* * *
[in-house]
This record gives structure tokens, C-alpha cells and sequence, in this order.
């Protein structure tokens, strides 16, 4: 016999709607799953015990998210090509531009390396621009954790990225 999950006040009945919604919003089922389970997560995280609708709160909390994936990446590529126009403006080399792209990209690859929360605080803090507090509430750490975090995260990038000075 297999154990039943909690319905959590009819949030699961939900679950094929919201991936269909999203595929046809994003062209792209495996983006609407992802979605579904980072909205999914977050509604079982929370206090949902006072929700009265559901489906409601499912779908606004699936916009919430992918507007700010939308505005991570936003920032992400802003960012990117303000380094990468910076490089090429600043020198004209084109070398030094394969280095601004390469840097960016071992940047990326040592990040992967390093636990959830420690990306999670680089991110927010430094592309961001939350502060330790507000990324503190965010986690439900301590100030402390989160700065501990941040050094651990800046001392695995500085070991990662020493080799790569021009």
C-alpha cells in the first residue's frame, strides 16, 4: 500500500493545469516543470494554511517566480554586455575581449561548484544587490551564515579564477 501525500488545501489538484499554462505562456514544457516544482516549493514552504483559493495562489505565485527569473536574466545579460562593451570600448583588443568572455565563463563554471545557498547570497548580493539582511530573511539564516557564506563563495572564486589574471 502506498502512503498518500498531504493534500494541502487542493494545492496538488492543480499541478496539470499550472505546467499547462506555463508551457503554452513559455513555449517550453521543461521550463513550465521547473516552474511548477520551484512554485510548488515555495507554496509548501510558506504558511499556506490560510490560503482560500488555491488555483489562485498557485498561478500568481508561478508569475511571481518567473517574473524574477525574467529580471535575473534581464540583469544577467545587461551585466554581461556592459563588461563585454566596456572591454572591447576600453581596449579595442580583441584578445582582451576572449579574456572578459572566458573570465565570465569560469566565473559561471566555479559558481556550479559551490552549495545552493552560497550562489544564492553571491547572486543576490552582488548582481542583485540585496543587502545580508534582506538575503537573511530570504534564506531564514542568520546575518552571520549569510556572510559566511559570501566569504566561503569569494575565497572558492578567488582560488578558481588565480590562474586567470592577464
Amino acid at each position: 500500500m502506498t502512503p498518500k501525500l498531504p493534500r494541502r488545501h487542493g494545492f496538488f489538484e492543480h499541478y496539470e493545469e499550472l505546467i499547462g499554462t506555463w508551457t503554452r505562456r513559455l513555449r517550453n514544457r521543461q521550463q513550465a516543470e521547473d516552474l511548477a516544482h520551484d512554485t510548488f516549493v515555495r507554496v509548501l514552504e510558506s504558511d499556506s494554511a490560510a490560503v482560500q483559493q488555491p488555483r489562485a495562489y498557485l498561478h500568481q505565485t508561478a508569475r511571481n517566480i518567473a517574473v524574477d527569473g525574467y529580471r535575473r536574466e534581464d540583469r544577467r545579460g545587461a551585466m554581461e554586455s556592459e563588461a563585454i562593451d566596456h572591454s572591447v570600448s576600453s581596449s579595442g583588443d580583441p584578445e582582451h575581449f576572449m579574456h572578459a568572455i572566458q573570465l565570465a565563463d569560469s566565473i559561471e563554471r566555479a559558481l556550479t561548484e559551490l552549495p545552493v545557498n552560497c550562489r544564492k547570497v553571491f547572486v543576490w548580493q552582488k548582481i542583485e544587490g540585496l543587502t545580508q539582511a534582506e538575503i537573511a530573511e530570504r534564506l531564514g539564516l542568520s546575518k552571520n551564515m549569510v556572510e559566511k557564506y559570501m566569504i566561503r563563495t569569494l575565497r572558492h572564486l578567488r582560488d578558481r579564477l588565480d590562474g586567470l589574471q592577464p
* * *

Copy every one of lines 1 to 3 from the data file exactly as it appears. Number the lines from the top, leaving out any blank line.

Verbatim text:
[in-house]
This record gives structure tokens, C-alpha cells and sequence, in this order.
């Protein structure tokens, strides 16, 4: 016999709607799953015990998210090509531009390396621009954790990225 999950006040009945919604919003089922389970997560995280609708709160909390994936990446590529126009403006080399792209990209690859929360605080803090507090509430750490975090995260990038000075 297999154990039943909690319905959590009819949030699961939900679950094929919201991936269909999203595929046809994003062209792209495996983006609407992802979605579904980072909205999914977050509604079982929370206090949902006072929700009265559901489906409601499912779908606004699936916009919430992918507007700010939308505005991570936003920032992400802003960012990117303000380094990468910076490089090429600043020198004209084109070398030094394969280095601004390469840097960016071992940047990326040592990040992967390093636990959830420690990306999670680089991110927010430094592309961001939350502060330790507000990324503190965010986690439900301590100030402390989160700065501990941040050094651990800046001392695995500085070991990662020493080799790569021009």